- Give students an opportunity to volunteer to tell their own version of your story to the class or to a small group.
- After the first one gives it a go, tell that student, “You just did stand up comedy!” You will find he or she is both relieved and surprised.
Asking students to retell a funny story provides a model and takes the pressure off. It allows them to focus on getting comfortable speaking in front of others before adding to that the vulnerability that comes with sharing their own personal stories.
This isn’t true only of adolescents, but for all first-time speakers. Once the class sees that it’s achievable, others will jump in and soon the entire group will participate. This type of collaborative and encouraging experience inspires confidence across the board.
Once the basis of a story is developed, students can work on hyperbole, physicality, and characterization. Kids are often so literal in their interpretations that it’s important to teach them to exaggerate and “punch it up.”
For instance, if a student is telling a story and mentions that, in a particular situation, he walked in a funny way or even skipped, I teach him to play up that characteristic. It will get a laugh and loosen up the class. By adding heightened character themes, students learn the importance of the illustrative process and the ability to color in a basic storyline from beginning to middle to end.
Students can then work in teams and create what is equivalent to a “writer’s room” in the comedy world. They collaborate, interact and develop ideas through group brainstorming. This collective exercise asks students to turn on their creativity while learning the fundamentals of developing a narrative line and invites them to use their imagination and creativity.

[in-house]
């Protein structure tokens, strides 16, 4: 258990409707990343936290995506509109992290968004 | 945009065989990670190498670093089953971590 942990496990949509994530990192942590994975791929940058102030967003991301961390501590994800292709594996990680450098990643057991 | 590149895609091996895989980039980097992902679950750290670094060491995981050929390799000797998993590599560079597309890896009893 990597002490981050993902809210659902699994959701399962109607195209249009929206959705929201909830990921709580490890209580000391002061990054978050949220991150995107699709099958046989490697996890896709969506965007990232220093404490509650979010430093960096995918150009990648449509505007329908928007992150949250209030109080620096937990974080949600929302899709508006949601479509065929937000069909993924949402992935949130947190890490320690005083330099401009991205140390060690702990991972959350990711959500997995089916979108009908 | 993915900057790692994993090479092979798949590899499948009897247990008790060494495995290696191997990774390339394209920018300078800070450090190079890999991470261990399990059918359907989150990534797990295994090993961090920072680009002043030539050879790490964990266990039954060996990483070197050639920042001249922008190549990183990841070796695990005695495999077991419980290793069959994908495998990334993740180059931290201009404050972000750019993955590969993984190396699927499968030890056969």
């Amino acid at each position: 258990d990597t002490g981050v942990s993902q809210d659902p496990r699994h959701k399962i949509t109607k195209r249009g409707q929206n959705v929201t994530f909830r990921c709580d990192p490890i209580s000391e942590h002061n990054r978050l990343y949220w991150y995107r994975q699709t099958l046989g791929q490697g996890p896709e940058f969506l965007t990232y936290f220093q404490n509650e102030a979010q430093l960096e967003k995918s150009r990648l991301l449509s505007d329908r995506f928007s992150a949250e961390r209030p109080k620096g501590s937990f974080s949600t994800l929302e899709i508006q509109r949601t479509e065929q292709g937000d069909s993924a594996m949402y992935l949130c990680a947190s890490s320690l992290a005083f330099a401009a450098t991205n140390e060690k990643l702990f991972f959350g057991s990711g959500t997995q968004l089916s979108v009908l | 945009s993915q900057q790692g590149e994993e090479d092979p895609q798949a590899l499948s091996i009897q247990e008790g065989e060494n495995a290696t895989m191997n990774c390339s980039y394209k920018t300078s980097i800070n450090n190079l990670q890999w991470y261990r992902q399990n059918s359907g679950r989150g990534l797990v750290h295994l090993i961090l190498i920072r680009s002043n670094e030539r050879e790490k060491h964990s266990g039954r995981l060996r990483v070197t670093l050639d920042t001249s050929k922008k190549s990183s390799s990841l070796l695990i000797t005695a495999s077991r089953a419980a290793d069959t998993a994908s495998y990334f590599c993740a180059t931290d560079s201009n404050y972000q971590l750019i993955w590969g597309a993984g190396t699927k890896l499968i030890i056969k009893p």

Building community and confidence
There are other powerful benefits to teaching comedy to middle school students. At an age when students are often spending hours each day using social media or playing video games, many are trending toward technology-driven isolation. Even though they are connecting with friends over devices, these virtual connections lack the nuance and richness of in-person interaction.
Comedy can provide more balance and give students ample opportunities to hone their social skills. Specifically, it helps sharpen their focus on those around them as they learn to adapt their routines based on give and take with their peers.
And the process of working in teams to develop and test out new material builds community in the classroom and creates a learning environment where students, alone and together, can explore self-expression in front of an audience.
By teaching public speaking through the lens of comedy, students not only learn how to overcome their fear of public speaking, but also how to communicate effectively, with humor and impact, and these are skills that will prime them for future success.
Indeed, the thrill of captivating an audience and eliciting laughs is often an indelible and transformative experience. Laughter does genuinely lead to better learning as students often become more engaged as a result and carry over their newfound enthusiasm into other disciplines.
Professional stand-up comedian Kevin Flynn is Co-Founder of Stand Up & Learn, a nonprofit comedy education program designed to empower young people to build self-confidence through learning to write and perform original stand-up comedy. Stand Up & Learn is part of the Nantucket Comedy Festival, which Kevin founded with Bonnie Block in 2007. To find out more information or to bring the Stand Up & Learn curriculum to your school, get in touch here. Connect with Kevin on Twitter @Kjfly or email him at firstname.lastname@example.org.